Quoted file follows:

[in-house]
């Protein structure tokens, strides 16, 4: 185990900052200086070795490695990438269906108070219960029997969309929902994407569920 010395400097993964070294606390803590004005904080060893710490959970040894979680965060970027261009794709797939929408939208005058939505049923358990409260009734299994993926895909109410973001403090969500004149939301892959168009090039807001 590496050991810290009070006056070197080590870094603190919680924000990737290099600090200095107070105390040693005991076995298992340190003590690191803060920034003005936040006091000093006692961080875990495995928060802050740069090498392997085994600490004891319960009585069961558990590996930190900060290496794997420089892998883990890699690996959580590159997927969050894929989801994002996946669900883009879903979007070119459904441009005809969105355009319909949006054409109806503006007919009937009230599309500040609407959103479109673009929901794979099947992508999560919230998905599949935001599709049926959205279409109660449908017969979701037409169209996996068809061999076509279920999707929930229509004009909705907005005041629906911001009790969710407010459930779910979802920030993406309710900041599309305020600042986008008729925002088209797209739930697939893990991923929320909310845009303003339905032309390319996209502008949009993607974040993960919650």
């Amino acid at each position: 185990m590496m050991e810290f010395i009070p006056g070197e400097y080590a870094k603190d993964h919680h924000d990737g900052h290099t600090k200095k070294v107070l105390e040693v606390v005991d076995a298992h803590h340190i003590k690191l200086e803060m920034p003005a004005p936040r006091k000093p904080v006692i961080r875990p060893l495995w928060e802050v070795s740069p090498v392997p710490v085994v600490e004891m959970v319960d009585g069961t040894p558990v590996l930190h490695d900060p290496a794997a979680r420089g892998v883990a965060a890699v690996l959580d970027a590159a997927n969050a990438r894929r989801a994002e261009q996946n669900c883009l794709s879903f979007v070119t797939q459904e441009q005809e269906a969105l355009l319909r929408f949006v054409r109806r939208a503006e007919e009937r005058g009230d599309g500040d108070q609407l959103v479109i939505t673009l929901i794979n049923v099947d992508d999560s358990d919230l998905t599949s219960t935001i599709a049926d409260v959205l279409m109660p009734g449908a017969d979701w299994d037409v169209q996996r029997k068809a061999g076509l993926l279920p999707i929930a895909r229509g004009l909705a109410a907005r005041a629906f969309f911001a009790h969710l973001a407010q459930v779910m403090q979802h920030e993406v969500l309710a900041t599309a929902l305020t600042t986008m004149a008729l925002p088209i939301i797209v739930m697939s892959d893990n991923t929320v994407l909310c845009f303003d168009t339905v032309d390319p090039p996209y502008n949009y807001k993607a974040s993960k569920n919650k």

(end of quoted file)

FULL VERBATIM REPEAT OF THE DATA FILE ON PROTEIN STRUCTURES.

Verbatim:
[in-house]
């Protein structure tokens, strides 16, 4: 185990900052200086070795490695990438269906108070219960029997969309929902994407569920 010395400097993964070294606390803590004005904080060893710490959970040894979680965060970027261009794709797939929408939208005058939505049923358990409260009734299994993926895909109410973001403090969500004149939301892959168009090039807001 590496050991810290009070006056070197080590870094603190919680924000990737290099600090200095107070105390040693005991076995298992340190003590690191803060920034003005936040006091000093006692961080875990495995928060802050740069090498392997085994600490004891319960009585069961558990590996930190900060290496794997420089892998883990890699690996959580590159997927969050894929989801994002996946669900883009879903979007070119459904441009005809969105355009319909949006054409109806503006007919009937009230599309500040609407959103479109673009929901794979099947992508999560919230998905599949935001599709049926959205279409109660449908017969979701037409169209996996068809061999076509279920999707929930229509004009909705907005005041629906911001009790969710407010459930779910979802920030993406309710900041599309305020600042986008008729925002088209797209739930697939893990991923929320909310845009303003339905032309390319996209502008949009993607974040993960919650």
């Amino acid at each position: 185990m590496m050991e810290f010395i009070p006056g070197e400097y080590a870094k603190d993964h919680h924000d990737g900052h290099t600090k200095k070294v107070l105390e040693v606390v005991d076995a298992h803590h340190i003590k690191l200086e803060m920034p003005a004005p936040r006091k000093p904080v006692i961080r875990p060893l495995w928060e802050v070795s740069p090498v392997p710490v085994v600490e004891m959970v319960d009585g069961t040894p558990v590996l930190h490695d900060p290496a794997a979680r420089g892998v883990a965060a890699v690996l959580d970027a590159a997927n969050a990438r894929r989801a994002e261009q996946n669900c883009l794709s879903f979007v070119t797939q459904e441009q005809e269906a969105l355009l319909r929408f949006v054409r109806r939208a503006e007919e009937r005058g009230d599309g500040d108070q609407l959103v479109i939505t673009l929901i794979n049923v099947d992508d999560s358990d919230l998905t599949s219960t935001i599709a049926d409260v959205l279409m109660p009734g449908a017969d979701w299994d037409v169209q996996r029997k068809a061999g076509l993926l279920p999707i929930a895909r229509g004009l909705a109410a907005r005041a629906f969309f911001a009790h969710l973001a407010q459930v779910m403090q979802h920030e993406v969500l309710a900041t599309a929902l305020t600042t986008m004149a008729l925002p088209i939301i797209v739930m697939s892959d893990n991923t929320v994407l909310c845009f303003d168009t339905v032309d390319p090039p996209y502008n949009y807001k993607a974040s993960k569920n919650k």